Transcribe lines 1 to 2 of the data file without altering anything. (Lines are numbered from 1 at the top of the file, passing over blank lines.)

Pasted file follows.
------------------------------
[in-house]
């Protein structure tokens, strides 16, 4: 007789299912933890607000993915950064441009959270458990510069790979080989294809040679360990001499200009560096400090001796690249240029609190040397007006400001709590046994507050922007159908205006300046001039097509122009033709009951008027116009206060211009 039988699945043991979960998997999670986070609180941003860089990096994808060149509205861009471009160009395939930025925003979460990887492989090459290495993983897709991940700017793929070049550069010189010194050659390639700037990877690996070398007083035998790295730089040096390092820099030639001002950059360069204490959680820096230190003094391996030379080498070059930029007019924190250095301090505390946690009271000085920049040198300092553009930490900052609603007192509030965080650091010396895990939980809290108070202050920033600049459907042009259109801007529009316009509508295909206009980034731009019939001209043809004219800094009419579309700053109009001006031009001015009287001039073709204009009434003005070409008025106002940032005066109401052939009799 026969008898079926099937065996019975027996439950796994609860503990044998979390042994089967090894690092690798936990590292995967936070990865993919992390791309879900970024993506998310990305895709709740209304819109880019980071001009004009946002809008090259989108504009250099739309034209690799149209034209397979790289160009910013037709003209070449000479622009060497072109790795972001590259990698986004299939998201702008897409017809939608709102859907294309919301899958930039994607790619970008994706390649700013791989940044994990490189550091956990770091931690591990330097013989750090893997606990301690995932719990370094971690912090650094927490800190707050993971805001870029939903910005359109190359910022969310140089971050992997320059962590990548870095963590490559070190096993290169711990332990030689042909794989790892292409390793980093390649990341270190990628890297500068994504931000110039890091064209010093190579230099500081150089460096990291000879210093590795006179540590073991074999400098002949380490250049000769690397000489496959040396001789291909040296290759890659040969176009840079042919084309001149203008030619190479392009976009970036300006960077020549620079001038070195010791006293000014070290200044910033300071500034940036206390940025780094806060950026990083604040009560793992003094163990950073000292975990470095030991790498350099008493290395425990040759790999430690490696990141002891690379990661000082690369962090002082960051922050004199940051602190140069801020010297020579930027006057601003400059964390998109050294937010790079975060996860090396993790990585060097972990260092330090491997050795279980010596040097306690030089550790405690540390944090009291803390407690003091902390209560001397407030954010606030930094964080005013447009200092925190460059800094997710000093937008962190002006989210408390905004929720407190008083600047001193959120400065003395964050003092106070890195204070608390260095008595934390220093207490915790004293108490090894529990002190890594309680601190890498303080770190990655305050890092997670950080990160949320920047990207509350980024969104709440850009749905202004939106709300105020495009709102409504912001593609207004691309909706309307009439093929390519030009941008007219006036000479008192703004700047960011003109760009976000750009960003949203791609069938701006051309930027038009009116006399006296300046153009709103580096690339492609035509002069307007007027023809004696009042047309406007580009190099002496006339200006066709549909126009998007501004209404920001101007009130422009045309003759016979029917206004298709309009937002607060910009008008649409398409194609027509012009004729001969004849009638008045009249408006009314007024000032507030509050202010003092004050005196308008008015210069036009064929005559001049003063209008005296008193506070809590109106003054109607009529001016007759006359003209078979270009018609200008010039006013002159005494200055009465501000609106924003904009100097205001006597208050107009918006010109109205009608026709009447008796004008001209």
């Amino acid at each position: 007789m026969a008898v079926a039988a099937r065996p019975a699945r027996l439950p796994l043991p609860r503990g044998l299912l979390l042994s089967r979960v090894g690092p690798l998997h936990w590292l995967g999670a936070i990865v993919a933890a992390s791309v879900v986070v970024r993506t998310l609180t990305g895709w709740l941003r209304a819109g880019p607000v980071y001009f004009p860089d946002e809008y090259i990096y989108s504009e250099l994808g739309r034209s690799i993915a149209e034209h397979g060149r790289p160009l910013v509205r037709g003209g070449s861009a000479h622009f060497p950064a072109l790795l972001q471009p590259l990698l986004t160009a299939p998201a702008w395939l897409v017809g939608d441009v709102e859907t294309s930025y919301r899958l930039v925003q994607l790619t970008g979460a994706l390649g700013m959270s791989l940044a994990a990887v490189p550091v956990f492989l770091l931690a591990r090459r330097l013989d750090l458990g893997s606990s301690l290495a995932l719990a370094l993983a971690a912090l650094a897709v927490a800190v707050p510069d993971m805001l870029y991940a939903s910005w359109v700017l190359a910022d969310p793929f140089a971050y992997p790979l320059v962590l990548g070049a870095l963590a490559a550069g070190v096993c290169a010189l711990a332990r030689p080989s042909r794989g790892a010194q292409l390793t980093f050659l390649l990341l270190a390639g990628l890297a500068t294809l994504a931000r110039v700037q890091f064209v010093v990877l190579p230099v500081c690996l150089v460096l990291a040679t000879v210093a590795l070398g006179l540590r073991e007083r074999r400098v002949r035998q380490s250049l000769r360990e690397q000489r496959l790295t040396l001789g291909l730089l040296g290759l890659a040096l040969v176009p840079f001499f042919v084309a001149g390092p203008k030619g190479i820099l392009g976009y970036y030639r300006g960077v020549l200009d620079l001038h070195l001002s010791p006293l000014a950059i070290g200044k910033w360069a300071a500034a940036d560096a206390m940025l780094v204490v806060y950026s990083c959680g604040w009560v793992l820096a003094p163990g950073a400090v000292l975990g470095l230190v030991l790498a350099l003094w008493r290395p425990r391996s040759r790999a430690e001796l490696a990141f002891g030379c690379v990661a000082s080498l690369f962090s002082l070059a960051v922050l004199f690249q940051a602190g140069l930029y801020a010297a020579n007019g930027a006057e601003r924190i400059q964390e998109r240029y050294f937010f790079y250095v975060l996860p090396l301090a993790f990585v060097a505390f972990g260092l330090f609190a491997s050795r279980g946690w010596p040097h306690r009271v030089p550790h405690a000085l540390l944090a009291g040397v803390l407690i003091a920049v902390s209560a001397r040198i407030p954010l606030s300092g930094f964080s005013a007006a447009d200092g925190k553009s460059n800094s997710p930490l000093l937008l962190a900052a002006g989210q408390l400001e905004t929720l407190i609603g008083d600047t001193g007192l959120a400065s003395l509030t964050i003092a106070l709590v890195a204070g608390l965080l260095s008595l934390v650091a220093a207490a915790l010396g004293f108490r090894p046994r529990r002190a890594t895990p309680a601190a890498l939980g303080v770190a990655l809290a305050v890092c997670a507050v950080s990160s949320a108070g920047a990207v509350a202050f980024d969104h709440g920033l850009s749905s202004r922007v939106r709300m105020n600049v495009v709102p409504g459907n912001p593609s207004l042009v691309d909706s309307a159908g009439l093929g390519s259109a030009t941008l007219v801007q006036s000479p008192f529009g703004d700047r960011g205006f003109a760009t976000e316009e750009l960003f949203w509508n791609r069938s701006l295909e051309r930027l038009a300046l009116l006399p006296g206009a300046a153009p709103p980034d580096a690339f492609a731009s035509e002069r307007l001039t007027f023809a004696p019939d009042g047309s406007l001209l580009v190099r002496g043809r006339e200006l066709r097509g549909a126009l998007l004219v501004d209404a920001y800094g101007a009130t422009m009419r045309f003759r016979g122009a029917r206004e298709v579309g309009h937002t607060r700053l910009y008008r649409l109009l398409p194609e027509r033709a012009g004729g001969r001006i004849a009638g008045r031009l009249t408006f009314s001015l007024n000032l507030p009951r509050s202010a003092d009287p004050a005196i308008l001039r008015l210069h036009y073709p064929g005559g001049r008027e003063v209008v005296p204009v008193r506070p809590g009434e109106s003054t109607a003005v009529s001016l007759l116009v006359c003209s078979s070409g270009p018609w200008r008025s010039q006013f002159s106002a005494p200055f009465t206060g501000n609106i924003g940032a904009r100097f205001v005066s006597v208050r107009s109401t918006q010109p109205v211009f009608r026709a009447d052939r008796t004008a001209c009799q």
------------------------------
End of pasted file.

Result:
[in-house]
């Protein structure tokens, strides 16, 4: 007789299912933890607000993915950064441009959270458990510069790979080989294809040679360990001499200009560096400090001796690249240029609190040397007006400001709590046994507050922007159908205006300046001039097509122009033709009951008027116009206060211009 039988699945043991979960998997999670986070609180941003860089990096994808060149509205861009471009160009395939930025925003979460990887492989090459290495993983897709991940700017793929070049550069010189010194050659390639700037990877690996070398007083035998790295730089040096390092820099030639001002950059360069204490959680820096230190003094391996030379080498070059930029007019924190250095301090505390946690009271000085920049040198300092553009930490900052609603007192509030965080650091010396895990939980809290108070202050920033600049459907042009259109801007529009316009509508295909206009980034731009019939001209043809004219800094009419579309700053109009001006031009001015009287001039073709204009009434003005070409008025106002940032005066109401052939009799 026969008898079926099937065996019975027996439950796994609860503990044998979390042994089967090894690092690798936990590292995967936070990865993919992390791309879900970024993506998310990305895709709740209304819109880019980071001009004009946002809008090259989108504009250099739309034209690799149209034209397979790289160009910013037709003209070449000479622009060497072109790795972001590259990698986004299939998201702008897409017809939608709102859907294309919301899958930039994607790619970008994706390649700013791989940044994990490189550091956990770091931690591990330097013989750090893997606990301690995932719990370094971690912090650094927490800190707050993971805001870029939903910005359109190359910022969310140089971050992997320059962590990548870095963590490559070190096993290169711990332990030689042909794989790892292409390793980093390649990341270190990628890297500068994504931000110039890091064209010093190579230099500081150089460096990291000879210093590795006179540590073991074999400098002949380490250049000769690397000489496959040396001789291909040296290759890659040969176009840079042919084309001149203008030619190479392009976009970036300006960077020549620079001038070195010791006293000014070290200044910033300071500034940036206390940025780094806060950026990083604040009560793992003094163990950073000292975990470095030991790498350099008493290395425990040759790999430690490696990141002891690379990661000082690369962090002082960051922050004199940051602190140069801020010297020579930027006057601003400059964390998109050294937010790079975060996860090396993790990585060097972990260092330090491997050795279980010596040097306690030089550790405690540390944090009291803390407690003091902390209560001397407030954010606030930094964080005013447009200092925190460059800094997710000093937008962190002006989210408390905004929720407190008083600047001193959120400065003395964050003092106070890195204070608390260095008595934390220093207490915790004293108490090894529990002190890594309680601190890498303080770190990655305050890092997670950080990160949320920047990207509350980024969104709440850009749905202004939106709300105020495009709102409504912001593609207004691309909706309307009439093929390519030009941008007219006036000479008192703004700047960011003109760009976000750009960003949203791609069938701006051309930027038009009116006399006296300046153009709103580096690339492609035509002069307007007027023809004696009042047309406007580009190099002496006339200006066709549909126009998007501004209404920001101007009130422009045309003759016979029917206004298709309009937002607060910009008008649409398409194609027509012009004729001969004849009638008045009249408006009314007024000032507030509050202010003092004050005196308008008015210069036009064929005559001049003063209008005296008193506070809590109106003054109607009529001016007759006359003209078979270009018609200008010039006013002159005494200055009465501000609106924003904009100097205001006597208050107009918006010109109205009608026709009447008796004008001209």